“Simply put, mobility is a life or death issue for Austin.” -Mayor Adler
Today Mayor Adler and officials from the Austin Transportation Department previewed their presentation to the delegation from the U.S. Department of Transportation that is in Austin for the Smart City Challenge. In his remarks, Mayor Alder promised to move ahead with the technological transformation of Austin’s mobility regardless of the outcome of the Smart City Challenge because doing so, he said, could create “an economic boom that lifted up the people who are usually left behind.”
Mayor Adler, along with ATD Director Rob Spillar and ATD Chief of Staff Karla Taylor, made the case that Austin, one of seven finalists for the $50 million competition to use technology to make mobility safer, cheaper, cleaner, and more effective for everyone, was the best choice for the Smart City Challenge.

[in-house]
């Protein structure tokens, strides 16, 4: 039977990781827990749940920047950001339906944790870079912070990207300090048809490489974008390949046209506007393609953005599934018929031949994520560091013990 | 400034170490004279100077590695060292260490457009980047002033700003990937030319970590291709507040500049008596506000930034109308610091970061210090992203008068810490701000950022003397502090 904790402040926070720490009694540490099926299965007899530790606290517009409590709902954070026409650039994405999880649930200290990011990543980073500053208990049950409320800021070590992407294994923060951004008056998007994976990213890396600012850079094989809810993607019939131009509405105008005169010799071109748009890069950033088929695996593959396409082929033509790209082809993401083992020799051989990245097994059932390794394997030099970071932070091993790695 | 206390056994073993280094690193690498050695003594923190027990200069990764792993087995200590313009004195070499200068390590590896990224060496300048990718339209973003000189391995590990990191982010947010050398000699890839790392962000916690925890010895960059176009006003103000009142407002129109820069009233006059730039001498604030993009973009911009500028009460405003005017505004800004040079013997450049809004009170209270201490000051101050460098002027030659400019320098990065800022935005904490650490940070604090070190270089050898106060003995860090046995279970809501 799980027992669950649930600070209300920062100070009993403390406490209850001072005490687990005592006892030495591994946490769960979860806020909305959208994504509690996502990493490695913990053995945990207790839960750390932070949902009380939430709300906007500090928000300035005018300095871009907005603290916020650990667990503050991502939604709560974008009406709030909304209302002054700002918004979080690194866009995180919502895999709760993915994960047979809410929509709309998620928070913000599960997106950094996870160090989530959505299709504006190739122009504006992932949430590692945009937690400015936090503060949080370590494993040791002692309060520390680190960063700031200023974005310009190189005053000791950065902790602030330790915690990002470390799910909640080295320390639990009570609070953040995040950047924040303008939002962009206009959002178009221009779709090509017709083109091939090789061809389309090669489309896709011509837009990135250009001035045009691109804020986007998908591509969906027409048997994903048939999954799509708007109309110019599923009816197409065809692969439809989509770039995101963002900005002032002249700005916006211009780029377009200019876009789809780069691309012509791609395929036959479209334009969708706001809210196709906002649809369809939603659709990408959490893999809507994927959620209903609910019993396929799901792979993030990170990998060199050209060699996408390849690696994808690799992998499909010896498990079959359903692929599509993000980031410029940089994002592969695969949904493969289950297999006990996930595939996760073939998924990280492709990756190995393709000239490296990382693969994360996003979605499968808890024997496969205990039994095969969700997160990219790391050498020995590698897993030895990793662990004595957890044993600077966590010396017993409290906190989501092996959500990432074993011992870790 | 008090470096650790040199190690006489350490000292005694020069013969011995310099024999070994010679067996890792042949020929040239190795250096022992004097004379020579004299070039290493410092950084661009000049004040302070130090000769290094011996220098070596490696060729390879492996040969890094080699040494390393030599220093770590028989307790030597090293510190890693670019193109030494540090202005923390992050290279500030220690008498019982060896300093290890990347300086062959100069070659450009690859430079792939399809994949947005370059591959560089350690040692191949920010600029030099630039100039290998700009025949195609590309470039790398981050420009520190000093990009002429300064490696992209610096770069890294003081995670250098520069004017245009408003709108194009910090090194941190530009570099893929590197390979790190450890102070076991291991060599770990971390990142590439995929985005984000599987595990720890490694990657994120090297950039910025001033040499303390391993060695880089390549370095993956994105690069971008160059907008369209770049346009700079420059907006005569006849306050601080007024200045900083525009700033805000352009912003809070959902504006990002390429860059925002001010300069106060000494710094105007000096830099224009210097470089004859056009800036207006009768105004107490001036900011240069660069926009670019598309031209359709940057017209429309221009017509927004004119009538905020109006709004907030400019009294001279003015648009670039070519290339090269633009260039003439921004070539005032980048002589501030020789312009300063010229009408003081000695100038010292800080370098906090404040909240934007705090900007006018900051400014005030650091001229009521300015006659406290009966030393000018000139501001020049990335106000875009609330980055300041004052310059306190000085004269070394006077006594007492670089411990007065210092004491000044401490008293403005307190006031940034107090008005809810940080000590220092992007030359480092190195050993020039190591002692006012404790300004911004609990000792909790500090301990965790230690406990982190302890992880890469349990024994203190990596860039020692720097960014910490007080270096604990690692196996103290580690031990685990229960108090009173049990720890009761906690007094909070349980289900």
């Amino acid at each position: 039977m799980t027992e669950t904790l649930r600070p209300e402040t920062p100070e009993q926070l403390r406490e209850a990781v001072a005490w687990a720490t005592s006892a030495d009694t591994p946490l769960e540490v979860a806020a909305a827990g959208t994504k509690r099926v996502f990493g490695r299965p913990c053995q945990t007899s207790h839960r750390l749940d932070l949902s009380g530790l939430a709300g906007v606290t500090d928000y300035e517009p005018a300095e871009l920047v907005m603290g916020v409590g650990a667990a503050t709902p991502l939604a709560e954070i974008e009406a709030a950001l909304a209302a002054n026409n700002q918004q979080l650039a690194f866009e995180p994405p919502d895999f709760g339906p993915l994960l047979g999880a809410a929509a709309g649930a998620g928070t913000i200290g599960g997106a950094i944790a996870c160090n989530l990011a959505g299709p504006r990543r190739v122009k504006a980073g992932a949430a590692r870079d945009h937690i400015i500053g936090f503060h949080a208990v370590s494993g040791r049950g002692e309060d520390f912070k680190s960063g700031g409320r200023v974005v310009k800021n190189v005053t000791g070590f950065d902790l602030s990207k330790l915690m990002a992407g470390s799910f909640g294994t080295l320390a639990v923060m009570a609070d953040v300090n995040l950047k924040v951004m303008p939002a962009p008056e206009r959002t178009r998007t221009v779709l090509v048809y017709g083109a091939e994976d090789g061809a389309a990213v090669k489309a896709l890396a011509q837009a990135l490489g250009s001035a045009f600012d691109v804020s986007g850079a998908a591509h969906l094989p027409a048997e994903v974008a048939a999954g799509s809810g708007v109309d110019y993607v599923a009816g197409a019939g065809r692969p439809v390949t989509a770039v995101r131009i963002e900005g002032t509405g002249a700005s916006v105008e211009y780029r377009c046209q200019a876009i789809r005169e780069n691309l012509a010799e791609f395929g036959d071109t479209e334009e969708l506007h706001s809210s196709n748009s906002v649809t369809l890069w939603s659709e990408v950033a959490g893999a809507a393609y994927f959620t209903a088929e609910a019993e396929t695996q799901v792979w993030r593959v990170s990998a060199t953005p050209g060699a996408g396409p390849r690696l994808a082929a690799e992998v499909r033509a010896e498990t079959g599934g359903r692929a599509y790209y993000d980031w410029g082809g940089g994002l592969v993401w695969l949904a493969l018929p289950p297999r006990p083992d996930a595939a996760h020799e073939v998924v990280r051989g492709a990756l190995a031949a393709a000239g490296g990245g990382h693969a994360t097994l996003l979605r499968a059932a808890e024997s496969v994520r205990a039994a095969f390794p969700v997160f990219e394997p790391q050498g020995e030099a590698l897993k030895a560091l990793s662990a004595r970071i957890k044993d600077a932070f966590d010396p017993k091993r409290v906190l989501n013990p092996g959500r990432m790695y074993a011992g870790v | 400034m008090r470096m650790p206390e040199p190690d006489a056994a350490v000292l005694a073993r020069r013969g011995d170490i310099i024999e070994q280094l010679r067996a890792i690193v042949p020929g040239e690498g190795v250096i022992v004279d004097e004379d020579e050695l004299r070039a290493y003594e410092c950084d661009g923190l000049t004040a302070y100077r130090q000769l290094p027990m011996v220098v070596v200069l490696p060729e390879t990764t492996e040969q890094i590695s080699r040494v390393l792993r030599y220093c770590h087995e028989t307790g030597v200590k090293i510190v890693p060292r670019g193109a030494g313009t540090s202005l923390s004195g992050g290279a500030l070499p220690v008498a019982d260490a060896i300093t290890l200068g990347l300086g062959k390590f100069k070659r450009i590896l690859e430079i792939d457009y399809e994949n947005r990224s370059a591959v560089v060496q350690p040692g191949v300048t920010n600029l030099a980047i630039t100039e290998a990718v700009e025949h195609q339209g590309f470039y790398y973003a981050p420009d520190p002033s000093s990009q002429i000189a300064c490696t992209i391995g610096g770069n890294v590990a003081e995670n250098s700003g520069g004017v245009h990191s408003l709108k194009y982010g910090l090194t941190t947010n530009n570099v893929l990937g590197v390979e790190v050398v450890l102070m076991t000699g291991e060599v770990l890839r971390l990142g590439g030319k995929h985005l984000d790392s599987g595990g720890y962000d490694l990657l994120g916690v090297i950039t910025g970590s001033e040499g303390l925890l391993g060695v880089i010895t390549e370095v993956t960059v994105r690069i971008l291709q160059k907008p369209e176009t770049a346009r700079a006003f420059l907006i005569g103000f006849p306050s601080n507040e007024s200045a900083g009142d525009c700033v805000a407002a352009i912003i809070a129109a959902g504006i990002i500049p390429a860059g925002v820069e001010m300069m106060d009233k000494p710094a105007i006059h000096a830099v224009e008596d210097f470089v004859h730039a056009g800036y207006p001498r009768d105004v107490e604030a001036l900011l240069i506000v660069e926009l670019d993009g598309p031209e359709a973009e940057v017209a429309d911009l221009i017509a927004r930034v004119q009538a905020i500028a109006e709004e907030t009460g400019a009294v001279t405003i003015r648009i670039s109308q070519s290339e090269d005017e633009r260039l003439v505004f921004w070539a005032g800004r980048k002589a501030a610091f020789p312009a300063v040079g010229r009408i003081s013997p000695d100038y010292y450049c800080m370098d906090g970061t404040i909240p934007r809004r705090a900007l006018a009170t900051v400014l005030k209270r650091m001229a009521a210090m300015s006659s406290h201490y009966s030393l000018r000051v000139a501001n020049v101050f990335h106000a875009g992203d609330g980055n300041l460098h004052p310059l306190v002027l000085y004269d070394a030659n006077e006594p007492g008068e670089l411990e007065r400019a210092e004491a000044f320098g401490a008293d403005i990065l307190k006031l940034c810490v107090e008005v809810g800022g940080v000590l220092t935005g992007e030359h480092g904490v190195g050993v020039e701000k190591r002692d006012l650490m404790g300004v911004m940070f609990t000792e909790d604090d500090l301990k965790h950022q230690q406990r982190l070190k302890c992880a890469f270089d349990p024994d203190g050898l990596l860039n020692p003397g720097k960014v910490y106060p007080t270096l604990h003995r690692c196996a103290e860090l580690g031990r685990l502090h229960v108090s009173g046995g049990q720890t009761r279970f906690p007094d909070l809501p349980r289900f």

“No city needs this more, and no city is better situated to take advantage of all the Smart City Challenge offers on mobility. What we can accomplish with mobility technology can provide ladders of opportunity for everyone in Austin as well as greater mobility for everyone in the country. You don’t get opportunities like this all the time, and we are going all out to win it,” said Mayor Adler.
Nevertheless, should Austin not prevail in the Smart City Challenge, Mayor Adler pledged to forge ahead with the technological transformation of Austin’s mobility. He and Spillar cited instances in which the reforms included in Austin’s initial proposal are already underway in the city, including the testing of automated Google cars and the City’s partnership with the University of Texas Center for Transportation Research to coordinate data to better manage traffic.
Given Austin’s head start and role as a tech hub, Adler cast the Smart City Challenge as a means to address Austin’s affordability crisis.
“We can, and because we can, we must. And because we must, we will. I want the Smart City Challenge to be a ladder of opportunity into the middle class,” said Mayor Adler.